If Wife Foregoes an Investigation Into the Marital and Separate Property Assets and Accepts a Settlement Agreement, She May Not Later Avoid the Agreement Unless There has Been a Misrepresentation or Concealment of the Facts
Husband and Wife married on March 23, 1974. In June 1997, Wife and Husband each hired divorce lawyers.
By August 1997, the parties considered reconciliation with a post-marital agreement that would resolve present and future financial issues between them. The parties resumed living in together in September 1997 and signed a post-marital agreement in November 1997. In June 2003, Wife’s divorce lawyer filed a petition for divorce, in which she argued that the post-marital agreement was void and unenforceable.
The post-marital agreement included schedules Husband prepared listing and valuing community property assets and assets he claimed were his separate property, terms regarding income derived from various property, division of community assets, and Wife’s waiver of any rights to spousal support.
Wife’ signed the post-marital agreement on November 5, 1997, and Husband signed it on November 21, 1997. The parties initialed each page of the agreement, and Wife’s divorce lawyer signed as well.
The parties lived together for more than four years after signing the post-marital agreement. Wife’s divorce attorney filed for divorce in June 2003 and asserted the agreement was void and unenforceable. The parties agreed to a private judge to determine all disputes arising from the post-marital agreement, as well as child custody, support, and property rights.
Wife’s divorce lawyer sought to compel extensive discovery, which she had foregone when negotiating the post-marital agreement – to determine whether Husband made truthful or fraudulent disclosures. The divorce court declined and limited discovery to the circumstances surrounding the entry into the agreement itself, noting that if it looked as if Wife had been taken advantage of, she would be entitled to further discovery.
Wife’s divorce attorney argued, among other things, that Husband concealed a business interest and assets. On this issue, the divorce court found that Husband offered to make all information available to Wife until she executed the agreement. Husband and Wife met with their respective divorce lawyers all together to discuss the agreement draft. Husband fulfilled his duty to make a true and full disclosure of community and separate property assets, and that Wife knew of the business interest before she signed the agreement. Wife was represented by several divorce lawyers; including three certified family law specialists, a forensic accounting firm, and a private investigative firm. Wife obtained the advantage of financial security that she sought in the agreement. No presumption of undue influence arose by virtue of the parties’ executing the agreement.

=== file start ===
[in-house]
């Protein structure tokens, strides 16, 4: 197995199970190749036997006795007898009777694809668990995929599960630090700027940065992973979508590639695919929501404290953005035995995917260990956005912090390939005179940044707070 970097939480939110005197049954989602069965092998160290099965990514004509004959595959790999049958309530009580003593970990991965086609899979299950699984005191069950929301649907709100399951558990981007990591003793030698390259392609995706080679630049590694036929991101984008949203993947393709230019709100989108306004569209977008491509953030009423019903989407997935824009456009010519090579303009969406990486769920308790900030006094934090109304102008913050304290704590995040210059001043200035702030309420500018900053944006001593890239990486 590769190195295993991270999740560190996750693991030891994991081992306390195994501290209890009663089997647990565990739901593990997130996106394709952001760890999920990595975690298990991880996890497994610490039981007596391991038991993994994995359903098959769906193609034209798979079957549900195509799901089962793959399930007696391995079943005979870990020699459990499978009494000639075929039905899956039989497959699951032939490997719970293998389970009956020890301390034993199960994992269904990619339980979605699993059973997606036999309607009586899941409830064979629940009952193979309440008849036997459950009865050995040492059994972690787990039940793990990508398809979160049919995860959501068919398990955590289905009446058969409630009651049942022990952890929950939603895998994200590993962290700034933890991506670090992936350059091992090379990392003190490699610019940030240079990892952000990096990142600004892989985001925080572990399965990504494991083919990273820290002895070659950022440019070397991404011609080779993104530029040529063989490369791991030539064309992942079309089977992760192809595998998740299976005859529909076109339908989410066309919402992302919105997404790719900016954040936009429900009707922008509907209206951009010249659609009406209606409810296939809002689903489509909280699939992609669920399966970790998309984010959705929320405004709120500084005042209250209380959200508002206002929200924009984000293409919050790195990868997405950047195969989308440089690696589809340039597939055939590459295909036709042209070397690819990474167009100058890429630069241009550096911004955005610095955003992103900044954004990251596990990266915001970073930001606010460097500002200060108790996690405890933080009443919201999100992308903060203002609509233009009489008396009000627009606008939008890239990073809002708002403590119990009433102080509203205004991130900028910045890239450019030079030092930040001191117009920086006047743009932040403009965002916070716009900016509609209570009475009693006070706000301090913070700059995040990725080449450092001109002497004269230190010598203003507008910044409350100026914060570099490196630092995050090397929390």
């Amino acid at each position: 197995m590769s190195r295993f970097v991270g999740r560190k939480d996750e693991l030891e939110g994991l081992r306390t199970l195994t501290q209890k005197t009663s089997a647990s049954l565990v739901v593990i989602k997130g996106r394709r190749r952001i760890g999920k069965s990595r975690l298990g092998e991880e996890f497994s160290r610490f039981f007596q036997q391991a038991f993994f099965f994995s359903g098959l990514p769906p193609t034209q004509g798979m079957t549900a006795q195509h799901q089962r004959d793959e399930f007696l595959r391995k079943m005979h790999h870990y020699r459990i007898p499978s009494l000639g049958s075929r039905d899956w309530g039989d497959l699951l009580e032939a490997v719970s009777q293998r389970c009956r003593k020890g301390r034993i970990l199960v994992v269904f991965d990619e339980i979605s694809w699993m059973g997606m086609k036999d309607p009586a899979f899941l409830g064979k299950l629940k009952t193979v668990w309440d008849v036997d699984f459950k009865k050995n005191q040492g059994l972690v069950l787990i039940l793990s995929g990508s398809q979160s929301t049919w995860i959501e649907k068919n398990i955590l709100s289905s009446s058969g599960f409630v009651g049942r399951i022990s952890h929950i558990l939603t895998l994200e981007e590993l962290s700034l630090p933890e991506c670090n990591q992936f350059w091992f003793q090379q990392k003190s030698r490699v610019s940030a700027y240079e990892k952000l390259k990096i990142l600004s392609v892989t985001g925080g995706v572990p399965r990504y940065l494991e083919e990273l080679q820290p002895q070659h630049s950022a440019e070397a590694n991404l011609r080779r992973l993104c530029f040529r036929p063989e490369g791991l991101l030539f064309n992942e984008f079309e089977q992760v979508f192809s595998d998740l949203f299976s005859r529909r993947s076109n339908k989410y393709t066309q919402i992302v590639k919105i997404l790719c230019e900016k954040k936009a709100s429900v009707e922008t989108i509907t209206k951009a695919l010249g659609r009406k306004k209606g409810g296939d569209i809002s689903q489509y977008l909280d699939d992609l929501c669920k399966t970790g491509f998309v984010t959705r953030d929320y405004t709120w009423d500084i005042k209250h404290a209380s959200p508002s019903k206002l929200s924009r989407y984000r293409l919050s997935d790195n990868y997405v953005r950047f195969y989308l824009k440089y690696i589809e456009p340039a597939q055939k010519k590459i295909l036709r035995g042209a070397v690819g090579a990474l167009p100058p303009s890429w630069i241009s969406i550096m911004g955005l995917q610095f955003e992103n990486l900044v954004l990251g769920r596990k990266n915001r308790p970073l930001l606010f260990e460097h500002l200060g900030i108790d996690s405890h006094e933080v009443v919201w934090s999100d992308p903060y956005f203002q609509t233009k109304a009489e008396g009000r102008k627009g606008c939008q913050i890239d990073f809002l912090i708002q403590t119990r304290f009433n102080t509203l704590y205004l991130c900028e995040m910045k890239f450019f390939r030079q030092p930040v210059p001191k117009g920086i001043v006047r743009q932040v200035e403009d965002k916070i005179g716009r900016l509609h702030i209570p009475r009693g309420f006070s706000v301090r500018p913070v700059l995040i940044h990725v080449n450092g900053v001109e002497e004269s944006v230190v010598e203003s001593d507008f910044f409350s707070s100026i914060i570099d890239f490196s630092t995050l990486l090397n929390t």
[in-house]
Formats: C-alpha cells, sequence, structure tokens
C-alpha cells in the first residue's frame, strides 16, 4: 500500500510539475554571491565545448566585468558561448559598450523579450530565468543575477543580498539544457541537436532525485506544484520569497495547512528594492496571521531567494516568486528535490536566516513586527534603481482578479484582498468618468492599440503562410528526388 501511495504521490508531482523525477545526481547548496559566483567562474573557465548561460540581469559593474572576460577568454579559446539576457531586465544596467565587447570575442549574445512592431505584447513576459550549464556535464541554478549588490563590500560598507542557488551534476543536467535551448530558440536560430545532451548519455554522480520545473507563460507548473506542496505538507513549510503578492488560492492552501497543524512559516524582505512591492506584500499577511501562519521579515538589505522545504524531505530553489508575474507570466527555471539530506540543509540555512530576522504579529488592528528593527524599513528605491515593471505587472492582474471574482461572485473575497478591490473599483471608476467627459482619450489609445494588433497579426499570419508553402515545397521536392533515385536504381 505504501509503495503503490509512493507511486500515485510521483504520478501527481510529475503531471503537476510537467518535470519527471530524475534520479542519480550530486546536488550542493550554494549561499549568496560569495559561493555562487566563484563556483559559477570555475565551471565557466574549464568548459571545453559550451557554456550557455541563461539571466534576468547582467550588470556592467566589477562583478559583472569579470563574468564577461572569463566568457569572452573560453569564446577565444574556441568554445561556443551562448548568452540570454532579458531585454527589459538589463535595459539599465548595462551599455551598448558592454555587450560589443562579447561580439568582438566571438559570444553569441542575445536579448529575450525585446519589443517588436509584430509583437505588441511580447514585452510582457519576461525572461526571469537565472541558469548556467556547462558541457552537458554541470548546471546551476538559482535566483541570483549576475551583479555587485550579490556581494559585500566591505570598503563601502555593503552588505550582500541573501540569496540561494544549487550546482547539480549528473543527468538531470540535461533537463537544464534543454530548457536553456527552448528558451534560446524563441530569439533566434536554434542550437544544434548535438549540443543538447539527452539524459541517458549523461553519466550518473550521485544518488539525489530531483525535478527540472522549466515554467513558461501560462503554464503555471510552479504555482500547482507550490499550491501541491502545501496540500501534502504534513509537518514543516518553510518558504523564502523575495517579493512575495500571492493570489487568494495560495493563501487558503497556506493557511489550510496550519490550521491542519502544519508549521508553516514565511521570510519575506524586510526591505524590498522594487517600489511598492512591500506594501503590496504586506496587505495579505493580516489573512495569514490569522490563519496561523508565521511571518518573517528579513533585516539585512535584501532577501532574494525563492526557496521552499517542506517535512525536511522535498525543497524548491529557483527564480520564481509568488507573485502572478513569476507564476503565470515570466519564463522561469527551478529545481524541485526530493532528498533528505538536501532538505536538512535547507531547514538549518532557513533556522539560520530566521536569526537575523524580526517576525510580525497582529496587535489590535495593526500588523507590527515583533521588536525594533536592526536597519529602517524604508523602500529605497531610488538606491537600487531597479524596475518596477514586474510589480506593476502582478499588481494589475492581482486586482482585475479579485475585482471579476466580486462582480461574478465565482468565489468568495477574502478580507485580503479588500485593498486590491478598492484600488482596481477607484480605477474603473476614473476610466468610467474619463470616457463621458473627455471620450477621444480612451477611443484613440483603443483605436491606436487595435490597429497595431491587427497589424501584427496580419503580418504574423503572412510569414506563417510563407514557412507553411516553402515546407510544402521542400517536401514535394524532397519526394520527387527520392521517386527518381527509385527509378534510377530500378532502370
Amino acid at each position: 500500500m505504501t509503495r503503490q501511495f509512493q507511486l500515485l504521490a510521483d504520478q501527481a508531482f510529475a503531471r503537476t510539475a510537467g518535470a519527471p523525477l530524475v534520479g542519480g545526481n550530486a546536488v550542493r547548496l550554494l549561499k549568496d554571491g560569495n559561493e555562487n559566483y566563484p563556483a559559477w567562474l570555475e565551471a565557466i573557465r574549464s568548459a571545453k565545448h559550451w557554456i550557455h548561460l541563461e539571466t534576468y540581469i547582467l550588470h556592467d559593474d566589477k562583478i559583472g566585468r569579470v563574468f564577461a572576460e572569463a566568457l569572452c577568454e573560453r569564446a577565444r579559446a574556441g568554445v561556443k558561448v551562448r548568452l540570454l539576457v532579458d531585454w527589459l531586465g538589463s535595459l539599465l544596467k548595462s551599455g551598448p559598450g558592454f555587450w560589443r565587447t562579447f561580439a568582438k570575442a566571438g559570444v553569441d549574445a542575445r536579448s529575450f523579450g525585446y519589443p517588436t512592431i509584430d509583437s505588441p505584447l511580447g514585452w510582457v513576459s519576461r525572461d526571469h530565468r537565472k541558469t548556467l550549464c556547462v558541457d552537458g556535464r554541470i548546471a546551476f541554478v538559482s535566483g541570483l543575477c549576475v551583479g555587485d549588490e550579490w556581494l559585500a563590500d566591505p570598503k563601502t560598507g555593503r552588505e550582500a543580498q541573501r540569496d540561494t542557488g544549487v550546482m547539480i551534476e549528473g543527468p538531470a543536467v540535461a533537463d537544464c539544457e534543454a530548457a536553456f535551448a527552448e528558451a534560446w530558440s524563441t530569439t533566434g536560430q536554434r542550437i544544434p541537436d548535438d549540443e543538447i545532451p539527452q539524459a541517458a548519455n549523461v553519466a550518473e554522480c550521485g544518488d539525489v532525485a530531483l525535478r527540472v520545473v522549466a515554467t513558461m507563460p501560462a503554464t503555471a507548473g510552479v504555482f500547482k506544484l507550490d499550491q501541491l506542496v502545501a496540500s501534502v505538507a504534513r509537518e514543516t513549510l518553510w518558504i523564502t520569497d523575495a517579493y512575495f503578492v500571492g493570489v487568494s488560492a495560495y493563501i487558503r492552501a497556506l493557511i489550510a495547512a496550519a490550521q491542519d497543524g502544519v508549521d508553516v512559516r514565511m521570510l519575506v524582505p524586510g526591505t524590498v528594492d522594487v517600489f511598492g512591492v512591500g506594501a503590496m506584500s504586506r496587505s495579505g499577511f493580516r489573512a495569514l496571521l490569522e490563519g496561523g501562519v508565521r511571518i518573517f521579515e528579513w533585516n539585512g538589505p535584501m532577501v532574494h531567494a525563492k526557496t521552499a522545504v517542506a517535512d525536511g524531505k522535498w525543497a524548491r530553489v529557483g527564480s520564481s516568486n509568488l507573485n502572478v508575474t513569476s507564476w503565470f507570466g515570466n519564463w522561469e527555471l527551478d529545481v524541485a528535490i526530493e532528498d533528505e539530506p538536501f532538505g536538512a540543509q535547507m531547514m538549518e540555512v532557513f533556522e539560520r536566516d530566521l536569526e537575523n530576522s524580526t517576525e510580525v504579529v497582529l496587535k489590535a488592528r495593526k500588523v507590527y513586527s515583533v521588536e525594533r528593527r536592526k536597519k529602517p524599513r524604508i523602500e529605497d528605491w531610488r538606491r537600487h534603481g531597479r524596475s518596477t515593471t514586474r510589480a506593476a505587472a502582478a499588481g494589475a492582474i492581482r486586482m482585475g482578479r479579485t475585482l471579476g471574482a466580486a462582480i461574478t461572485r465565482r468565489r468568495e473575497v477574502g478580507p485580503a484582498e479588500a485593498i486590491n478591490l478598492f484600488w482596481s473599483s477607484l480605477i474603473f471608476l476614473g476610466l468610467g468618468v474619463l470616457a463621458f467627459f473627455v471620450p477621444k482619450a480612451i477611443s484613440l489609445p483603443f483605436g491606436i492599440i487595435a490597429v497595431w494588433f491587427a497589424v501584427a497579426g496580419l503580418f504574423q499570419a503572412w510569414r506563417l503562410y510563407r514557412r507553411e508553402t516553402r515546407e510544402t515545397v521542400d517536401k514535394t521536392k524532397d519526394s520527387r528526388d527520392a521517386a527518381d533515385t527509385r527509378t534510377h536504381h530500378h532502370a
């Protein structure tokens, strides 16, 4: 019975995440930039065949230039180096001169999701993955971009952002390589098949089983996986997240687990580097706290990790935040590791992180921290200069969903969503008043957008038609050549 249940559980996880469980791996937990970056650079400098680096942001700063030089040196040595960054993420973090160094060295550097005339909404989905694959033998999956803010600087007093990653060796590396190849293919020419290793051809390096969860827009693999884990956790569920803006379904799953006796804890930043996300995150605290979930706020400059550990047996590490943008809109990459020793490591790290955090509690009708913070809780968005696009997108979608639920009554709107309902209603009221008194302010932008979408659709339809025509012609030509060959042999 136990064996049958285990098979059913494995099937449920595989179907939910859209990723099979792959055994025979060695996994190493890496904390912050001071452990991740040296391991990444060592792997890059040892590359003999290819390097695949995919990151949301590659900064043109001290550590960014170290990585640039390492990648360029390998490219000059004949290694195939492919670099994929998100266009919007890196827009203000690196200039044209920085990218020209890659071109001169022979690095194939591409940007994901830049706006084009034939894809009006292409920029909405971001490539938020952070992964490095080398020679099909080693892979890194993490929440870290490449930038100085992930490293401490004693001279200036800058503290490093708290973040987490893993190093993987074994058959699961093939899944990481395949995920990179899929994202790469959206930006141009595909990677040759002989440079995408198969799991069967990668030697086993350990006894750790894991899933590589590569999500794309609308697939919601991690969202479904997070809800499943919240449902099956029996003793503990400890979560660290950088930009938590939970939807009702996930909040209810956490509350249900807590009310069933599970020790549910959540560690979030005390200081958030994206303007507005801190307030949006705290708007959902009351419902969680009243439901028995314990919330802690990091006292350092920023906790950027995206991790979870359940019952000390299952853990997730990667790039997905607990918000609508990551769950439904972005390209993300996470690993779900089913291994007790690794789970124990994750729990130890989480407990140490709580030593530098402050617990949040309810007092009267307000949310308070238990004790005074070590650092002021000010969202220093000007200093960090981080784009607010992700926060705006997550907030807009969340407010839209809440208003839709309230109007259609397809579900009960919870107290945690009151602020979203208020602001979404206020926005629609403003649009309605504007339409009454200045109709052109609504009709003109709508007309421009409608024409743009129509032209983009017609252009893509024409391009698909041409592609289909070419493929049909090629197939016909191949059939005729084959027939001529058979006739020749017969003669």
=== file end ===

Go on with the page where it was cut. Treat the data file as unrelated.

The Appellate Court agreed with Husband’s divorce lawyer and ruled that the post-marital agreement did not give Husband an unfair advantage; both parties obtained mutually agreeable advantages. Even if a presumption of undue influence had arisen, substantial evidence supports the finding that Husband and Wife entered into the transaction freely and voluntarily, with full knowledge of the facts, and with a complete understanding of its legal effect. The Court referenced the rule that a spouse who foregoes an investigation and accepts a proposed settlement may not later avoid the agreement unless there has been a misrepresentation or concealment of the facts. Here, Wife and her divorce attorney had full access to all of Husband’s financial and property information throughout negotiations. The Court of Appeal agreed with Husband’s lawyer and held that the agreement was upheld on appeal as valid and enforceable.
In re Marriage of Burkle [Burkle II], (2006) 139 Cal. App. 4th 712